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Gauging the defining challenge of our time

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The World Meteorological Organization’s “Statement on the State of the Climate 2019” makes for sobering reading.

Last Updated

28 September 2020

Published on

24 March 2020

The report brings together the latest science on climate change indicators such as temperature, greenhouse gases in the atmosphere and the oceans.

“(S)ea levels are rising at an increasing pace, through greater warming of the oceans, on the surface and in the depths, and through the enhanced melting of Greenland’s ice and of glaciers, exposing coastal areas and islands to a greater risk of flooding and the submersion of low-lying areas,” WMO Secretary-General Petteri Taalas says in the report.

In fact, the report found that, in 2019, the global mean sea level was the highest since the high-precision satellite altimetry data record began:

“As the ocean warms, it expands and sea levels rise.

“This rise is further increased by the melting of ice on land, which then flows into the sea. Sea level has increased throughout the altimeter record, but recently sea level has risen at a higher rate due partly to increased melting of ice sheets in Greenland and Antarctica.

“In 2019, the global mean sea level reached its highest value since the beginning of the high-precision altimetry record (January 1993).” WMO Statement on the State of the Climate 2019, p5.

The high-precision altimetry record began with the TOPEX/Poseidon satellite mission, a joint French/American mission that has been maintained ever since through the Jason-1, -2 and -3 missions and, soon, Sentinel-6, with more space agencies contributing to their development and operations.

United Nations Secretary-General Antonio Guterres called on governments, civil society and individuals to work together to address what he called “the defining challenge of our time”.

In November this year, Europe and the United States together will launch the next generation of the high-precision altimetry mission – Copernicus Sentinel-6.

Sentinel-6, developed by the European Space Agency (ESA), includes a unique and enhanced Synthetic Aperture Radar (SAR) Altimeter, which will improve measurement precision.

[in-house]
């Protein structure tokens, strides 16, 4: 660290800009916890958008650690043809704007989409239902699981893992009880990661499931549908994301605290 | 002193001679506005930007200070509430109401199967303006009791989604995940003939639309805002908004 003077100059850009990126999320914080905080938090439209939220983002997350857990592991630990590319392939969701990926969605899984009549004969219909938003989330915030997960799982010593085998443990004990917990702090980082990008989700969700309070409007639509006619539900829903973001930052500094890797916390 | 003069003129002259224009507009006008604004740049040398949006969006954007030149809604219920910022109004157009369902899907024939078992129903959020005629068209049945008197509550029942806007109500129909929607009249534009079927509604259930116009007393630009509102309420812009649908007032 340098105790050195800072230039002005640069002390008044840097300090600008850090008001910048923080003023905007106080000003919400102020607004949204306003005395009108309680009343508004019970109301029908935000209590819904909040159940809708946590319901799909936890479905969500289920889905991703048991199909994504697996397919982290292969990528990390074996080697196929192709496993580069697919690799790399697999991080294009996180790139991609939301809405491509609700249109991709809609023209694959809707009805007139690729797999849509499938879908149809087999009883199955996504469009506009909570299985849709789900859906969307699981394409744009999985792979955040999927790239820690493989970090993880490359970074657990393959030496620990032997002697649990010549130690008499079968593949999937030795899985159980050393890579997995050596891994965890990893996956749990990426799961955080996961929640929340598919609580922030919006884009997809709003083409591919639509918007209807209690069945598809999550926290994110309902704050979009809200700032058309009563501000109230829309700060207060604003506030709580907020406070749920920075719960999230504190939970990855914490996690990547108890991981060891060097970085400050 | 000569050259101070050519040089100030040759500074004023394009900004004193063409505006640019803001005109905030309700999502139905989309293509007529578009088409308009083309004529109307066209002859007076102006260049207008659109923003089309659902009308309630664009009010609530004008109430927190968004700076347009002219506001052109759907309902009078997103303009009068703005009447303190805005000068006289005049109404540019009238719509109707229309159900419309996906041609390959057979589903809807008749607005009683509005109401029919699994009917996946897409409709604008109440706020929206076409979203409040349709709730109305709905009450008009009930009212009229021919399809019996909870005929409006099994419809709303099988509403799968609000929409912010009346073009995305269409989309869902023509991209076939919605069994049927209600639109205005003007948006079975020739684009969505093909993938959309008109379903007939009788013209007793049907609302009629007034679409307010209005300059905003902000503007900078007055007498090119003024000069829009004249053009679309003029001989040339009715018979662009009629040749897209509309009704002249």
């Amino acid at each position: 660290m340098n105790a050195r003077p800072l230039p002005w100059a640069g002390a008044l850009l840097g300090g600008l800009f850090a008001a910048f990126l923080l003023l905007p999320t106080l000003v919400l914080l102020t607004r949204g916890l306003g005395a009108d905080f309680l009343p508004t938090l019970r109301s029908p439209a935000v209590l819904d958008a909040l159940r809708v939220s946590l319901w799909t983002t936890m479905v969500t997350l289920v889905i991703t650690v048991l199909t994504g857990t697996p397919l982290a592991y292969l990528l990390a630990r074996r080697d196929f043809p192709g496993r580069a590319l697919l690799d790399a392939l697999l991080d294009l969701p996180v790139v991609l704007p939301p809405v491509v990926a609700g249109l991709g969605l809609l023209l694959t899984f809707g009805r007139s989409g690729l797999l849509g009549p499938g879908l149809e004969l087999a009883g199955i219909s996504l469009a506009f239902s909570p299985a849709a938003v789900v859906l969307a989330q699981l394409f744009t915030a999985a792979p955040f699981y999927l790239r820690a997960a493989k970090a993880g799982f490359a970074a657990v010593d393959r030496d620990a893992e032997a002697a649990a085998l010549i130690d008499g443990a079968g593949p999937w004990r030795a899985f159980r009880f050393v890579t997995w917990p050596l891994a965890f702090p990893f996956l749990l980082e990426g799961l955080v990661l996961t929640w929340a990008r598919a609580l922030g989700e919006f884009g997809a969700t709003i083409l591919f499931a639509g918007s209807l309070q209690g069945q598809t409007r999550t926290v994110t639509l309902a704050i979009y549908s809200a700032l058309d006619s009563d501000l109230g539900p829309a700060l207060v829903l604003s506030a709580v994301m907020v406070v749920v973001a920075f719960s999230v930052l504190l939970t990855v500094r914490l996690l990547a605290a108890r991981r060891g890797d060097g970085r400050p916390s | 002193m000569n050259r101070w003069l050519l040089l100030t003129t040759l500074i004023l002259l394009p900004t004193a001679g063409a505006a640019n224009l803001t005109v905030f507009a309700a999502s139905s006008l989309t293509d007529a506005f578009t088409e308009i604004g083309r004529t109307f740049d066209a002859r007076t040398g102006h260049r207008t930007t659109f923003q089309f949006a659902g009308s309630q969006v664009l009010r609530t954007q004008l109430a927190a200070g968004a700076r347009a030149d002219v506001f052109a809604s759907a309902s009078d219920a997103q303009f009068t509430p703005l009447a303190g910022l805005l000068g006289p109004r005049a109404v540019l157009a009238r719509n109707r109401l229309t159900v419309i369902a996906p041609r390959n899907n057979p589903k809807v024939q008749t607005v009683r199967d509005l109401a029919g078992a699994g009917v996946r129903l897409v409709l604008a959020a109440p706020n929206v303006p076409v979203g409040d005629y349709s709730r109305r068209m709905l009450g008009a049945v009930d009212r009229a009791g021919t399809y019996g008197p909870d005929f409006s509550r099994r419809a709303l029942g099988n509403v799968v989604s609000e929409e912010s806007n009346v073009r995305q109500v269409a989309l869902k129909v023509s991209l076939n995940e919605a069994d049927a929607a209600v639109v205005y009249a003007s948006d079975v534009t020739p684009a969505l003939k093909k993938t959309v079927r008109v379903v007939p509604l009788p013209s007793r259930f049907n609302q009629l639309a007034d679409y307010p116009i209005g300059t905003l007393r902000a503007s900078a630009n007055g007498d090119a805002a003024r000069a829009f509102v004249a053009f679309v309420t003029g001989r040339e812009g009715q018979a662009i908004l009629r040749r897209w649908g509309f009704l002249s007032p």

Sentinel-6 is a collaborative ocean-monitoring mission implemented and co-funded by the European Commission, the European Space Agency, EUMETSAT, and supported by the French Space Agency (CNES), and the US, through NASA and the National Oceanic and Atmospheric Administration.

“The Copernicus Sentinel-6 mission is unique and shows what can be achieved when countries and organisations pool their expertise and resources to achieve a common goal,” EUMETSAT Head of Strategy, Communication and International Relations Paul Counet said.

“Although the data from this mission have wider applications – they will be used for oceanography, tracking the paths of hurricanes, weather forecasting and  forecasting of seasonal and high-impact weather, for example – the mission will continue the high-precision measurements of sea level rise mentioned in the WMO’s state of the climate report.

“To understand how our climate is changing, we need a long time series of homogeneous data. Sentinel-6 will continue this crucial data record for at least another decade.

“EUMETSAT doesn’t interpret the data. Our role is to supply very precise, highly accurate data to those who use it in their models of the weather and climate.”

EUMETSAT Copernicus Sentinel-6 Project Scientist Dr Remko Scharroo confirmed mean sea level risen by about 3.2 mm per year over the past 27 years.

“This increase is not uniform – it varies over time and in different regions,” Scharroo said.

“Together with GRACE, another satellite system that measures the earth gravity changes, and ARGO, a large number of drifters in the ocean that profile its temperature, we can accurately determine the contributions of heating of the ocean and melting of the ice sheets and glaciers. This in turn improves our understanding of the various impacts of climate change.

“This information is also needed for mitigation and adaptation policies for coastal areas and small island states that are impacted by rising seas.”